3. Redirect URL

So in order for you to get the most bang for your buck with PPC, you should be aware of a few things regarding the PPC Tri-pod:

Keywords. The more popular the keyword, the more cost per click (CPC) it’s going to have. So it’s very important to do your keyword research before you start selecting your keywords as you’re setting up your campaign.

I like to use Keywordspy.com. The “lite” version is free, but you can also upgrade to the full version and see more results and have more capabilities for a monthly fee. Google used to have its Keyword External Tool, which has since morphed into Google AdWords Keyword Planner. You need a Gmail account to access this free tool.

Either of these tools will allow you to enter keywords or keyword phrases and then view popularity (actual search results), as well as what the average CPCs are. This is important for your keyword selection and bidding. You can also type in your “core” or focus keywords and get additional ad group/keyword ideas. To help refine your search terms, you can also choose broad match, broad match modifier, phrase match, exact match and negative match.

If you pick a word that is too vague or too under-searched, your ad will not see much (or any) action. Impressions will either not be served, or if they are served (in the case of a vague word), it may cost you a high CPC. In addition, a vague keyword may not be relevant enough to get you a good conversion rate. Because you pay by the click, your goal is to monetize that click by getting an instant conversion. And conversions, my friends, will be the role of the landing page. I’ll talk about that more in a moment.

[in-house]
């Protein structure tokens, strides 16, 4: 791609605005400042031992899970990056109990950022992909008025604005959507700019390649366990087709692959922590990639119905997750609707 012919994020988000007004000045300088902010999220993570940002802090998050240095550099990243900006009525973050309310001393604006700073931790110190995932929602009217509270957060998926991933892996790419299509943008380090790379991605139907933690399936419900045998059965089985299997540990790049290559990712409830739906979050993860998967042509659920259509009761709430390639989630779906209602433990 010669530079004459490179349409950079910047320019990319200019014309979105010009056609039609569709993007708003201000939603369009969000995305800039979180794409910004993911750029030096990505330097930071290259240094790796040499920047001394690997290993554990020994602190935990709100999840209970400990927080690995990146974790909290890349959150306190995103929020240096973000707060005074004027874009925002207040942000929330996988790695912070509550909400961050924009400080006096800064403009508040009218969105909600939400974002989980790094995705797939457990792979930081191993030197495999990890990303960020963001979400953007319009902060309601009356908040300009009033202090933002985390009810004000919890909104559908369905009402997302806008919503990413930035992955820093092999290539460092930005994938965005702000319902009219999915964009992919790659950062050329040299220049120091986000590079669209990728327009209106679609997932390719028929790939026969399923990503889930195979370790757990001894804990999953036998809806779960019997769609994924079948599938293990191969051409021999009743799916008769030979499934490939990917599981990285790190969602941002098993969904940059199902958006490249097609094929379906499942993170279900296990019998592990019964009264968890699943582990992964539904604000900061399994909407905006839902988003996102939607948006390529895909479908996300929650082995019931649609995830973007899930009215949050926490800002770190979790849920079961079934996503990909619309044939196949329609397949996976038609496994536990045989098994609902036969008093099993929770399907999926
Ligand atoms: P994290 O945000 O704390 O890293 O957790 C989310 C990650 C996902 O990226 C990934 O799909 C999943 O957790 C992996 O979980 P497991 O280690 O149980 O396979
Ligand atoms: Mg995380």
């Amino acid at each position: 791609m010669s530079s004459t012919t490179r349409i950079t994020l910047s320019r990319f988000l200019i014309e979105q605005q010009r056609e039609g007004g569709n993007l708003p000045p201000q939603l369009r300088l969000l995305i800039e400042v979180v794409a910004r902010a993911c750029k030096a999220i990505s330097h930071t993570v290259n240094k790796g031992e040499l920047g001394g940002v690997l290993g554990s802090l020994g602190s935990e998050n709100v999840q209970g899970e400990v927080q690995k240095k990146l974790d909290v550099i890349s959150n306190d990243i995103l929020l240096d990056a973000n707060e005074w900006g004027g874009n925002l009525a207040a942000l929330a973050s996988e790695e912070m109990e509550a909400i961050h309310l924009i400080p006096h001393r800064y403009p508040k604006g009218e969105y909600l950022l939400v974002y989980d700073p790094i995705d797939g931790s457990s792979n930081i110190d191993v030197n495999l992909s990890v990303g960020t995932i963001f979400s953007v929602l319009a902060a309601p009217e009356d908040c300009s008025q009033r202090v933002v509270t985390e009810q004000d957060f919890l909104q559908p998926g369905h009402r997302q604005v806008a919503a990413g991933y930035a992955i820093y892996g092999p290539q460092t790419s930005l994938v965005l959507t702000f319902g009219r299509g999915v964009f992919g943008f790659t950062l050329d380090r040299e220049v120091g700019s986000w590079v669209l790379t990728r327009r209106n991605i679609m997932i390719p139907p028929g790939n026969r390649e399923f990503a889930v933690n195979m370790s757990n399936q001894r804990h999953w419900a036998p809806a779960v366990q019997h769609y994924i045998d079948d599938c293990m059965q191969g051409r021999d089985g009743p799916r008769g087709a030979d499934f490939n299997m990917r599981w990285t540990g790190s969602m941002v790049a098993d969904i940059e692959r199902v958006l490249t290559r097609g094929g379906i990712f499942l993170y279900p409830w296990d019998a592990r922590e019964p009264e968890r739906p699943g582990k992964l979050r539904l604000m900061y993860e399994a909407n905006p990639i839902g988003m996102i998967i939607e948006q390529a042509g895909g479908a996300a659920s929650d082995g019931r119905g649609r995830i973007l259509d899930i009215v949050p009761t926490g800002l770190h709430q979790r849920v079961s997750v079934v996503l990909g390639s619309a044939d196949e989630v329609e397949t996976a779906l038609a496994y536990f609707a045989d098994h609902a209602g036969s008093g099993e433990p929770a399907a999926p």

Creative. This is your text ad (or banner ad, if you’re running in AdWords’ display network). For Google to rank your ad favorably, and more importantly, for you to get the best conversion results possible—there needs to be a relevancy and synergy between your keyword, text ad and landing page. Google will let you know if you’re not passing muster by your ad’s page position and quality score. Once you’ve carefully researched and selected your ad group keywords, you’ll want to make sure those keywords are consistent across the board with your ad and landing page. Your text ad has four visible lines with limited character count:

  1. Headline (25 Characters)
  2. Description Line 1 (35 Characters)
  3. Description Line 2 (35 Characters)
  4. Display URL (35 Characters)

Your keyword must appear in your text ad, as well as follow through and appear in the content of your landing page.

This will give you a good quality rank with Google, but also help qualify the prospect and carry the relevancy of the ad through to the landing page. Why is this important? It helps maintain consistency of the message and also set expectations with the end user. You don’t want to present one ad, and then have a completely different landing page come up.

Not only is that a “bait and switch,” but it’s costly. Because you’re paying for clicks, a great ad that is compelling and keyword rich, but not cohesive to your landing page, will not convert as well as one that is. And your campaign will actually lose conversions.